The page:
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Lawyer KO'd from regulator, miffed at NDP

Claims he's being slapped for PST lawsuit

Joe Bryksa / Winnipeg Free Press files
Robert Tapper says his representing the Tories in a PST lawsuit shouldn�t affect his appointment to the sports commission.

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Joe Bryksa / Winnipeg Free Press files Robert Tapper says his representing the Tories in a PST lawsuit shouldn�t affect his appointment to the sports commission.

One of the province's leading competitive boxing and mixed martial arts experts claims he's been dumped from the provincial commission that regulates the sport -- a commission he helped create.

Lawyer Robert Tapper alleges it was done by Premier Greg Selinger and a "vindictive" NDP government that got its nose out of joint because he's acting for the Opposition Progressive Conservatives in their upcoming court challenge of last year's PST increase.

"Selinger and his crew are in my view, a spoiled, petty, vindictive little bunch," Tapper said. "Frankly, I think it's a bit comical. It just shows just how petty they are. How else do you describe conduct like that than petty?"

Tapper said before Christmas, he was in contact with deputy premier Eric Robinson's office -- Robinson is responsible for the Manitoba Combative Sports Commission -- to confirm a three-year extension to his appointment on the commission. Tapper's appointment expired in December.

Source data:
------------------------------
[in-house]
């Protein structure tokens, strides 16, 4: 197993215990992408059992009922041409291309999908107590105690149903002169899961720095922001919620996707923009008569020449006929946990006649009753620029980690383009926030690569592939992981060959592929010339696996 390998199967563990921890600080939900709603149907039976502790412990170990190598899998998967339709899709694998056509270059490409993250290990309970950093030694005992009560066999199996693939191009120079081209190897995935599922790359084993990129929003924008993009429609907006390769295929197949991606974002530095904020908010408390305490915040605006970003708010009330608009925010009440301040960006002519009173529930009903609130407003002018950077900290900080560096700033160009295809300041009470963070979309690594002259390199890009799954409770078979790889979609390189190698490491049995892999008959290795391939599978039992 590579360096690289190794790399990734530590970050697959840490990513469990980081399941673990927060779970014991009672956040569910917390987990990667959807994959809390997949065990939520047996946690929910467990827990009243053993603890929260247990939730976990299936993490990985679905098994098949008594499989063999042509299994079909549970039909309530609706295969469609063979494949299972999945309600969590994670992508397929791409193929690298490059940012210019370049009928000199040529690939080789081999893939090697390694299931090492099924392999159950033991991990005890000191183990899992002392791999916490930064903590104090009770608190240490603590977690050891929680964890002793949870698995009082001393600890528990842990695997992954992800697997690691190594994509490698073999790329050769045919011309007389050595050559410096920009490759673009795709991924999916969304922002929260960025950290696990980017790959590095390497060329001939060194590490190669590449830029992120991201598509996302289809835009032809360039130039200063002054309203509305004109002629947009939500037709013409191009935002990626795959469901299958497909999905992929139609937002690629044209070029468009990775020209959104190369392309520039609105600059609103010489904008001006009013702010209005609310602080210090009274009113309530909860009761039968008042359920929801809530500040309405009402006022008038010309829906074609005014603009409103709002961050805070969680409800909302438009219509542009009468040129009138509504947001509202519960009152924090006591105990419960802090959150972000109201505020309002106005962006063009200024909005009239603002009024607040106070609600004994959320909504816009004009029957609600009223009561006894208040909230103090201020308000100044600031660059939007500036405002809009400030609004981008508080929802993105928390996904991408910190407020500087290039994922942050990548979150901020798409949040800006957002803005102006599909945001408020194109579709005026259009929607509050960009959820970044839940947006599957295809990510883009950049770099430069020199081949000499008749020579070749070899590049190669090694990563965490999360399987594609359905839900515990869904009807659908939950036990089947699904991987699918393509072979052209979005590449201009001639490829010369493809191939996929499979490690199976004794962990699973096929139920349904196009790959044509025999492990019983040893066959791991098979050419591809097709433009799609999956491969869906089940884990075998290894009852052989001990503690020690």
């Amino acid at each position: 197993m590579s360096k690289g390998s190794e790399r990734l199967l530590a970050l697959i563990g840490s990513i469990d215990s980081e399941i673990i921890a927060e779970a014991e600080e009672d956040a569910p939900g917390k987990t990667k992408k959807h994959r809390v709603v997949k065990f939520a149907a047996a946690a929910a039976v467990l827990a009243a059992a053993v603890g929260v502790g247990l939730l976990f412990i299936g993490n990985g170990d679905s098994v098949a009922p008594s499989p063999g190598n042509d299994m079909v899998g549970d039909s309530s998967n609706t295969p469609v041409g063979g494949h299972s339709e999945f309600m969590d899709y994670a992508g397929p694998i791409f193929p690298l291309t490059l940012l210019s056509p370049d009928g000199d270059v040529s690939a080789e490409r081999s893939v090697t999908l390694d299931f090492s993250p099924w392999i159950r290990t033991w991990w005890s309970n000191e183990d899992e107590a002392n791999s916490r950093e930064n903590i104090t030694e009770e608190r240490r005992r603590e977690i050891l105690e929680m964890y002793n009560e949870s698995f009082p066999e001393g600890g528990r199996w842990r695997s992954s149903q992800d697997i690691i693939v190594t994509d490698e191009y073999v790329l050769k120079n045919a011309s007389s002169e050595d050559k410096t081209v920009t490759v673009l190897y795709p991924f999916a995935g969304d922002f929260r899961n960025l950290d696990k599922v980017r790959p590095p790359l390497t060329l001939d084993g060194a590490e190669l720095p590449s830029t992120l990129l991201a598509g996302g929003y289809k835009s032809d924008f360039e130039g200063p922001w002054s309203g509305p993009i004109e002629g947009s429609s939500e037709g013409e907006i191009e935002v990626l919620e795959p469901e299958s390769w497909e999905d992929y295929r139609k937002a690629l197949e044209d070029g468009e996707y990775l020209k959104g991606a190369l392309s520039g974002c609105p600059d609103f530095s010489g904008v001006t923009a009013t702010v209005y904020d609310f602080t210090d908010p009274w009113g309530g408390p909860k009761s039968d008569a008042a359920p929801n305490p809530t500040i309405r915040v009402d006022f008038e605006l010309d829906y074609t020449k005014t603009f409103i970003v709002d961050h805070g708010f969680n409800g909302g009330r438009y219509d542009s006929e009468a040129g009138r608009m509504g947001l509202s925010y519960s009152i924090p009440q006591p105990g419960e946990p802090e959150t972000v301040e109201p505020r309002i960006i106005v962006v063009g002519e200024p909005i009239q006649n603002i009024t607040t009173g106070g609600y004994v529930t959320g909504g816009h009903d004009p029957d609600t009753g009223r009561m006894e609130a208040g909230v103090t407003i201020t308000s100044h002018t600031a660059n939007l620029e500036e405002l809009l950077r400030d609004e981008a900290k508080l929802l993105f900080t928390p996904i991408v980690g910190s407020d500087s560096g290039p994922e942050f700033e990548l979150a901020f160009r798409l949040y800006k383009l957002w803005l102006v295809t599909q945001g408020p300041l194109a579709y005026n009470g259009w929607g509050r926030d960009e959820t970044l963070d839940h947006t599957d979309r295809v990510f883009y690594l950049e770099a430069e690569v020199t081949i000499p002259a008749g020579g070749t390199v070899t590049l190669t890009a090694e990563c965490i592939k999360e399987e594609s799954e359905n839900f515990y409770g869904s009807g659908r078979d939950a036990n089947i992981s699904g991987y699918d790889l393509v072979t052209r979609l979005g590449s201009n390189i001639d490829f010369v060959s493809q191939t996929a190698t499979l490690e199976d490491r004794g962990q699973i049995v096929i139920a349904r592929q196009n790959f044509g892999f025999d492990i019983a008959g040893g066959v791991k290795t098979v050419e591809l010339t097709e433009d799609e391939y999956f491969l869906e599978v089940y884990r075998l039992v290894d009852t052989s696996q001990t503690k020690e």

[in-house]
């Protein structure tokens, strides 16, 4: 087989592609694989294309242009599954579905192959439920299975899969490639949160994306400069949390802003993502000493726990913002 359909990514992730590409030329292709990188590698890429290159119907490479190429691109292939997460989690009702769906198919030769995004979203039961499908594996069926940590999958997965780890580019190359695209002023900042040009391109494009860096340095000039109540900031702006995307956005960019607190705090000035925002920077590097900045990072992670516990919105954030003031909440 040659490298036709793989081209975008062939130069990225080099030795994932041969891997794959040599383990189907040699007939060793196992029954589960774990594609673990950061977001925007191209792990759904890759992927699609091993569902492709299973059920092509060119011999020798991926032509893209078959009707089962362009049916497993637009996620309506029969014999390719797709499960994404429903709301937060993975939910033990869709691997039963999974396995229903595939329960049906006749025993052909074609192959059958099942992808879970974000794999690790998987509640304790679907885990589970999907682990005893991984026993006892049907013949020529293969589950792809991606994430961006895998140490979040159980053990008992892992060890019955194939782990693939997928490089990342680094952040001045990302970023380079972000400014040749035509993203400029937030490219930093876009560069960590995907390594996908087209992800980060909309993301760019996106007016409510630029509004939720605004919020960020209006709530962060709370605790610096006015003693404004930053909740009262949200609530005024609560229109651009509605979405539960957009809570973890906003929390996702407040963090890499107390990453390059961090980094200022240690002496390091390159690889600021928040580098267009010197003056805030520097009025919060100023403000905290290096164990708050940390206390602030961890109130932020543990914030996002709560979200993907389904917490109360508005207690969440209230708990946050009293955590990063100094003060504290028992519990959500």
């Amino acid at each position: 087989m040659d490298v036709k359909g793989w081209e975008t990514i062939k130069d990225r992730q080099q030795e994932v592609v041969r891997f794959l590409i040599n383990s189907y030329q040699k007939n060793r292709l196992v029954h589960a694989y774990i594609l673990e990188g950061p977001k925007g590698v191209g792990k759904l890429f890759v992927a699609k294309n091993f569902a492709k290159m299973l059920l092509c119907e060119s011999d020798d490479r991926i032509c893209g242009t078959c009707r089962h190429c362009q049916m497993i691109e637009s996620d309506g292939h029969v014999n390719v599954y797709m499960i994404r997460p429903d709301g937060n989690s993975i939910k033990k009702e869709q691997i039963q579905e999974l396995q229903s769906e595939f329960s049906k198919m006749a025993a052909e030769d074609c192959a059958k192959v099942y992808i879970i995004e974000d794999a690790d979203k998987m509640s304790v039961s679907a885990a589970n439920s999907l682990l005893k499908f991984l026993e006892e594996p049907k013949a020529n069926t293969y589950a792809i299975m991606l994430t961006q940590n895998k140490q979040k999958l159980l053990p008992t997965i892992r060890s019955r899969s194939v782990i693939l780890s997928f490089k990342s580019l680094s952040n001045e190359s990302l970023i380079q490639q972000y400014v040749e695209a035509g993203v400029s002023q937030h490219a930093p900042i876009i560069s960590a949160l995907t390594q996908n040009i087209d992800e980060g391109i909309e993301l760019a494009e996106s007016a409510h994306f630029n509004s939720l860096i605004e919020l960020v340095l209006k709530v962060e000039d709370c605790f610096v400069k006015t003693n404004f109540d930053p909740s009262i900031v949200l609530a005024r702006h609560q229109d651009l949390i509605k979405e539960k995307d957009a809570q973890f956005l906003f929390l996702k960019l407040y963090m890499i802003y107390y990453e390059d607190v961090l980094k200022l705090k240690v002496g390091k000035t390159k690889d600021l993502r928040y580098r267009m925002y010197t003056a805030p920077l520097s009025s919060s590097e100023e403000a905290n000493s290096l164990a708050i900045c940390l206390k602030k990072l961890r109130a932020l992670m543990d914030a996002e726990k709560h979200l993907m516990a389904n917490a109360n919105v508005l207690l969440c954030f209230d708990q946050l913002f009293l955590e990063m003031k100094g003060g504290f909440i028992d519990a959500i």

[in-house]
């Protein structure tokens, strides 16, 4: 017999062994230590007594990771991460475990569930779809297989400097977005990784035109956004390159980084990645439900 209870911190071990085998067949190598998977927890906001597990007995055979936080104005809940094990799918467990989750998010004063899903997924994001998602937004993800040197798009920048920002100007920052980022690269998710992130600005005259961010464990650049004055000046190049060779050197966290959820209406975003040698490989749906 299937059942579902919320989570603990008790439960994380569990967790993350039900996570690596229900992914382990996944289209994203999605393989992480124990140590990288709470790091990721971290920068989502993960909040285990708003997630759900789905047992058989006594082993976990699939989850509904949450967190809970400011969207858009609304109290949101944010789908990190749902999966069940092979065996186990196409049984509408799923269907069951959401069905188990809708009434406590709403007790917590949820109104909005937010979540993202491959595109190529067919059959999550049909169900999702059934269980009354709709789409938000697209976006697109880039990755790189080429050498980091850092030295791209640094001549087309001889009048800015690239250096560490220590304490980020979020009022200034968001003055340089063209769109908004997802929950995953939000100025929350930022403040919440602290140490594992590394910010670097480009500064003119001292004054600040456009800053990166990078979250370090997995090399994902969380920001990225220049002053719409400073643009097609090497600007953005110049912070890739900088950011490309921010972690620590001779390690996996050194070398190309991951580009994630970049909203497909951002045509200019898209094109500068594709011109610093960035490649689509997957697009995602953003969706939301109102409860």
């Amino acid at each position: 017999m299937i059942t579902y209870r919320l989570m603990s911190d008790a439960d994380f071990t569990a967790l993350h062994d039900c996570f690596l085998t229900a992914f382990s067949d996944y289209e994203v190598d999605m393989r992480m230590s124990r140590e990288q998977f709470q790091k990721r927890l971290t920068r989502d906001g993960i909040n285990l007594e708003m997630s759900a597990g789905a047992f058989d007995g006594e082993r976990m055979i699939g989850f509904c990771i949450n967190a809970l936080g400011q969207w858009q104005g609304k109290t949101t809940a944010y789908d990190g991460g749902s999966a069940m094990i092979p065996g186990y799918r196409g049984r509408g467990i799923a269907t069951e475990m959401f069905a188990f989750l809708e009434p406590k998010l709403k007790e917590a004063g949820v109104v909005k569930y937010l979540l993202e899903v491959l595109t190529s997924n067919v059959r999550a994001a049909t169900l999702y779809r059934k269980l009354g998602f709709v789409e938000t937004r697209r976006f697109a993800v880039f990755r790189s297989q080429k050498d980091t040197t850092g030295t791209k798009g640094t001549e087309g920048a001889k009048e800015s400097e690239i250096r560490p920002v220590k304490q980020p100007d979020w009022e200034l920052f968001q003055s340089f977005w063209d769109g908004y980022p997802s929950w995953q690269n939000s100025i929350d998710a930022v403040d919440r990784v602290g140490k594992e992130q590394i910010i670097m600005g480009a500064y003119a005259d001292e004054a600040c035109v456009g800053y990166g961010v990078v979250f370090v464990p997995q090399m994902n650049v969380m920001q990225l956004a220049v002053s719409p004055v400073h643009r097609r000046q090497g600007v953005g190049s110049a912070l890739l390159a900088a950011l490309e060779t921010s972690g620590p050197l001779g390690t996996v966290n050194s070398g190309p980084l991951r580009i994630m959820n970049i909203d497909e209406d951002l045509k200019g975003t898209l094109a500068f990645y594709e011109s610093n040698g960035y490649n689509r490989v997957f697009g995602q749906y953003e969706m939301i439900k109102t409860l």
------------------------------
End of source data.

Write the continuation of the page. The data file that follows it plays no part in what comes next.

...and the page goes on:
That changed days later when commission executive director Joel Fingard contacted him, saying the NDP had nixed it because of his role in the PST court case.

"Do I know who specifically in caucus made the decision? No, I do not," Tapper said. "I'm assuming Selinger had his hands in it. It certainly wasn't Eric Robinson, because he was the one who approved it."

The government said Tapper was not removed from the commission.

"His second term expired," cabinet press secretary Rachel Morgan said in a statement. "We thank Mr. Tapper for his two terms of service on the Manitoba Boxing Commission and Manitoba Combative Sports Commission. We hope he will remain on the commission until a new member is appointed."

Tapper said the NDP government is blurring the line between his job as a lawyer and what he does in his spare time. "To not understand the difference between a day job and a hobby is pathetic," he said.

Tapper said he became a boxing judge in the early 1980s and served two two-year terms on the former boxing commission.

He said he was involved in changing the commission to reflect the advent of mixed martial arts. "We are now the most supervised, sanctioned and licensed jurisdictions outside of Nevada. I brought all that here. I changed the sport. I made it more regulated and safer, more control, better."

Tapper said he has no idea who'll replace him. St. Boniface city councillor and former boxer Dan Vandal was reappointed to a two-year term.

"My suspicion is that it will be an NDP supporter who's never been to a fight in his or her life," Tapper said.

Conservative Ron Schuler said the NDP's treatment of Tapper is a low blow.

"Robert Tapper... is not doing a political job. He was asked to do a job as a lawyer. He should not be penalized for that."

bruce.owen@freepress.mb.ca

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